TOKYO – Having lived in what many consider to be one of the more expensive cities in the world, I often get asked where one can get decently priced food and drink in Tokyo and my answer is always the same, “just to go to any izakaya.” Conceived to provide sake drinkers with a place where they could also order food, the izakaya (pronounced IS-AH-KAI-YA) is essentially a casual Japanese eatery, known for an extensive and always super fun assortment of alcoholic drinks and small-food-plates.
Why go? Izakayas are loud, fun, inexpensive and a must for any traveler to Tokyo interested in experiencing Japan’s version of a gastropub (ok, maybe not as high-end but definitely a step up from pub grub). Vibe is totally relaxed and casual – diners can order, drink and eat at their leisure; in fact, it’s encouraged. Izakayas are great for a night out with friends or an after work thing with colleagues and, with the huge variety of food and drink they offer, there’s always something for everyone. And most importantly, it’s just fun to press the call button – yes, most izakayas equip their tables with a handy call button so ordering is easy with no more awkward wait-staff interruptions.
What to eat? Stick with traditional izakaya-style dishes: sashimi (paired with sake) and tofu salad (for the more health conscious); fried options like chicken karage and potato croquettes (paired with beer); yakitori or skewered and grilled meats/veggies (also paired with beer); the random pizza or pasta (localized for Japan tastes sometimes with squid ink); and a variety of desserts including parfaits (often with green tea or sesame ice cream) and my personal fave, the infamous yet so-good, koh-hee jelly (coffee jell-o with a sweet crème topping). Each izakaya usually offers a few of their own specialty dishes that are always worth a try, so look for those as well.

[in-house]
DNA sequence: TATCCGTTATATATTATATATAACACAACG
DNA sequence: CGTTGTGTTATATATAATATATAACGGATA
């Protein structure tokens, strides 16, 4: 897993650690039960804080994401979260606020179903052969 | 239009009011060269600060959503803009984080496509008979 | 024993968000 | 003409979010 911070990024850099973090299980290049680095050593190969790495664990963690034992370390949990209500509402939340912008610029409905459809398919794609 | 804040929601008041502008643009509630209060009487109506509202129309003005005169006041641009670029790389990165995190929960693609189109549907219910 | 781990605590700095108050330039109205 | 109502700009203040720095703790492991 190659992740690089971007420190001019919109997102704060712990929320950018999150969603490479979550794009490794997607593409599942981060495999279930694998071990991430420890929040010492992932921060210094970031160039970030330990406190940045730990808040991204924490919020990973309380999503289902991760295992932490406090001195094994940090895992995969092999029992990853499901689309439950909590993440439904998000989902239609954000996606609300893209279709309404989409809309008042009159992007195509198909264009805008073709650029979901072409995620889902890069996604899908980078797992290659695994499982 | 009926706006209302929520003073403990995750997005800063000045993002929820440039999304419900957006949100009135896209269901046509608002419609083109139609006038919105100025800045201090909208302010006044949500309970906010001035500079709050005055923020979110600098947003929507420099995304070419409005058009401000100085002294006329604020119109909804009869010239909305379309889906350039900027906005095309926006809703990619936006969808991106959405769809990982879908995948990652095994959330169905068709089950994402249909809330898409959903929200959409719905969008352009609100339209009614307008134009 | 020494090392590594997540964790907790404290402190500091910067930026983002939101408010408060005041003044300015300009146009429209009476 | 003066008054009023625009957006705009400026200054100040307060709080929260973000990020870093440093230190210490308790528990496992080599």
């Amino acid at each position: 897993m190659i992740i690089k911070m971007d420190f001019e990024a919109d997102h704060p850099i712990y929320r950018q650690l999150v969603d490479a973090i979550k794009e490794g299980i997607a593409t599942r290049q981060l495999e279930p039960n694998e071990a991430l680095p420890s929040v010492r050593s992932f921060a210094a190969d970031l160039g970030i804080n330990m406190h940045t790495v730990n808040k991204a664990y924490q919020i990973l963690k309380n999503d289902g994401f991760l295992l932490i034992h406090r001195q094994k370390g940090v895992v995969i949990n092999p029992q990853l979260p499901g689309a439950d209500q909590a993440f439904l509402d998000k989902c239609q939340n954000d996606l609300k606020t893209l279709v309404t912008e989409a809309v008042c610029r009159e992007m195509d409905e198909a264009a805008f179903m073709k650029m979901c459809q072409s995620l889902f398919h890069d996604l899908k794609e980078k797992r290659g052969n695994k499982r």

What to drink? Japanese beer is always a must. Do as the locals and start with an ice cold one (ask for a “nama biru” which means draft beer) and revel in how right that first sip – or gulp – feels, especially if it’s after a long day of work or sightseeing. After that, consider making your way through the drink list….sake, shochu (always mugi, not imo) or cocktails. The grapefruit sour is always worth a try as well – fresh squeezed grapefruit juice, shochu and club soda over ice. Alcohol can be had by the glass or bottle (for groups) and they also offer free bottle keep service if you’re unable to finish.
Where? Izakayas can be found in any of Tokyo’s commercial districts. My favorites include the super cheap Watami (Tel: 03-5770-5427) for their 800 yen bottles of booze; Kunpu (Tel: 03-5772-3279) for that hard-to-find horse sashimi (yes, I did partake); Tofuro (Tel: 03-5410-4222) for its super fresh tofu dishes; and Gonpachi (Tel: 03-5771-0170) because (dare I say) it’s where Prime Minister Koizumi and President Bush dined (the food is pretty good too); or, for the more liberal minded, it’s where Kill Bill was filmed. All of these izakayas are located in the foreigner-friendly district of Roppongi except Gonpachi, which is just down the road in Nishi-Azabu. And all cater to English-speakers. (Photo: Fading Signal)
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Author: Gary Fong